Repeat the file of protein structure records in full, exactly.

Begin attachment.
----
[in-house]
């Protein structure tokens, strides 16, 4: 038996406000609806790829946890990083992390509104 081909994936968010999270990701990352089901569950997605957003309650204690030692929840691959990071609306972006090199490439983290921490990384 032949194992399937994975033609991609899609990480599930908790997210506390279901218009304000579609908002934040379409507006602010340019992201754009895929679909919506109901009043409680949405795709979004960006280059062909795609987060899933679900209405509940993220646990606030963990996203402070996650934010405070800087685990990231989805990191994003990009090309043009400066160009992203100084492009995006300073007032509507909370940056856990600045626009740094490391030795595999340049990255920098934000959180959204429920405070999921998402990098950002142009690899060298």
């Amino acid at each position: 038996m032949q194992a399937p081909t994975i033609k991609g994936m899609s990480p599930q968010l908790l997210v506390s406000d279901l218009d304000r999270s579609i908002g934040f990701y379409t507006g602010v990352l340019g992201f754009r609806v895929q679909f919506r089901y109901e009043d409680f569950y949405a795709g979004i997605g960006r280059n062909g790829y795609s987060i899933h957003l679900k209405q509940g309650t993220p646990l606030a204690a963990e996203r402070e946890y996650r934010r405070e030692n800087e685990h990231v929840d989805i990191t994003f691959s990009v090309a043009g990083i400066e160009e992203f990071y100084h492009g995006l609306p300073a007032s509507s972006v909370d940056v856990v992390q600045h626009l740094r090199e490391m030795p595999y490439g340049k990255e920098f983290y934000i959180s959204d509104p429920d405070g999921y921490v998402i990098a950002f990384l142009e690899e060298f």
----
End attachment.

[in-house]
């Protein structure tokens, strides 16, 4: 038996406000609806790829946890990083992390509104 081909994936968010999270990701990352089901569950997605957003309650204690030692929840691959990071609306972006090199490439983290921490990384 032949194992399937994975033609991609899609990480599930908790997210506390279901218009304000579609908002934040379409507006602010340019992201754009895929679909919506109901009043409680949405795709979004960006280059062909795609987060899933679900209405509940993220646990606030963990996203402070996650934010405070800087685990990231989805990191994003990009090309043009400066160009992203100084492009995006300073007032509507909370940056856990600045626009740094490391030795595999340049990255920098934000959180959204429920405070999921998402990098950002142009690899060298």
């Amino acid at each position: 038996m032949q194992a399937p081909t994975i033609k991609g994936m899609s990480p599930q968010l908790l997210v506390s406000d279901l218009d304000r999270s579609i908002g934040f990701y379409t507006g602010v990352l340019g992201f754009r609806v895929q679909f919506r089901y109901e009043d409680f569950y949405a795709g979004i997605g960006r280059n062909g790829y795609s987060i899933h957003l679900k209405q509940g309650t993220p646990l606030a204690a963990e996203r402070e946890y996650r934010r405070e030692n800087e685990h990231v929840d989805i990191t994003f691959s990009v090309a043009g990083i400066e160009e992203f990071y100084h492009g995006l609306p300073a007032s509507s972006v909370d940056v856990v992390q600045h626009l740094r090199e490391m030795p595999y490439g340049k990255e920098f983290y934000i959180s959204d509104p429920d405070g999921y921490v998402i990098a950002f990384l142009e690899e060298f």